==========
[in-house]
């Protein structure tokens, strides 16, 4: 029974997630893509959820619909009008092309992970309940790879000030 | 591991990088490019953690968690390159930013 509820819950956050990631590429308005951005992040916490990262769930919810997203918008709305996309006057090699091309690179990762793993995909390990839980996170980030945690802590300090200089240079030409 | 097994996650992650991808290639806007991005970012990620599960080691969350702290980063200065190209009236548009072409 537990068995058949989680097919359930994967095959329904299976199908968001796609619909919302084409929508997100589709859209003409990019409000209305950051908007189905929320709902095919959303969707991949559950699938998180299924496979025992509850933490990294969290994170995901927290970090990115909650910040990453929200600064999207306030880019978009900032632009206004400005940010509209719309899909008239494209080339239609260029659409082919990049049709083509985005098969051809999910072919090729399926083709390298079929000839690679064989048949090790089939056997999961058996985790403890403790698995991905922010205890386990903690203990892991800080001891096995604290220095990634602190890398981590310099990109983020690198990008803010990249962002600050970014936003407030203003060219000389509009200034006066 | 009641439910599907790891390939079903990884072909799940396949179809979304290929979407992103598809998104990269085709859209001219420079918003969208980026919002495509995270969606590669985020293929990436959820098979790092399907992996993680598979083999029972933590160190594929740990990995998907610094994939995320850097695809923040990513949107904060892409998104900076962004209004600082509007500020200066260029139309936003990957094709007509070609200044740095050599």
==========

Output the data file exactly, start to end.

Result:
[in-house]
């Protein structure tokens, strides 16, 4: 029974997630893509959820619909009008092309992970309940790879000030 | 591991990088490019953690968690390159930013 509820819950956050990631590429308005951005992040916490990262769930919810997203918008709305996309006057090699091309690179990762793993995909390990839980996170980030945690802590300090200089240079030409 | 097994996650992650991808290639806007991005970012990620599960080691969350702290980063200065190209009236548009072409 537990068995058949989680097919359930994967095959329904299976199908968001796609619909919302084409929508997100589709859209003409990019409000209305950051908007189905929320709902095919959303969707991949559950699938998180299924496979025992509850933490990294969290994170995901927290970090990115909650910040990453929200600064999207306030880019978009900032632009206004400005940010509209719309899909008239494209080339239609260029659409082919990049049709083509985005098969051809999910072919090729399926083709390298079929000839690679064989048949090790089939056997999961058996985790403890403790698995991905922010205890386990903690203990892991800080001891096995604290220095990634602190890398981590310099990109983020690198990008803010990249962002600050970014936003407030203003060219000389509009200034006066 | 009641439910599907790891390939079903990884072909799940396949179809979304290929979407992103598809998104990269085709859209001219420079918003969208980026919002495509995270969606590669985020293929990436959820098979790092399907992996993680598979083999029972933590160190594929740990990995998907610094994939995320850097695809923040990513949107904060892409998104900076962004209004600082509007500020200066260029139309936003990957094709007509070609200044740095050599």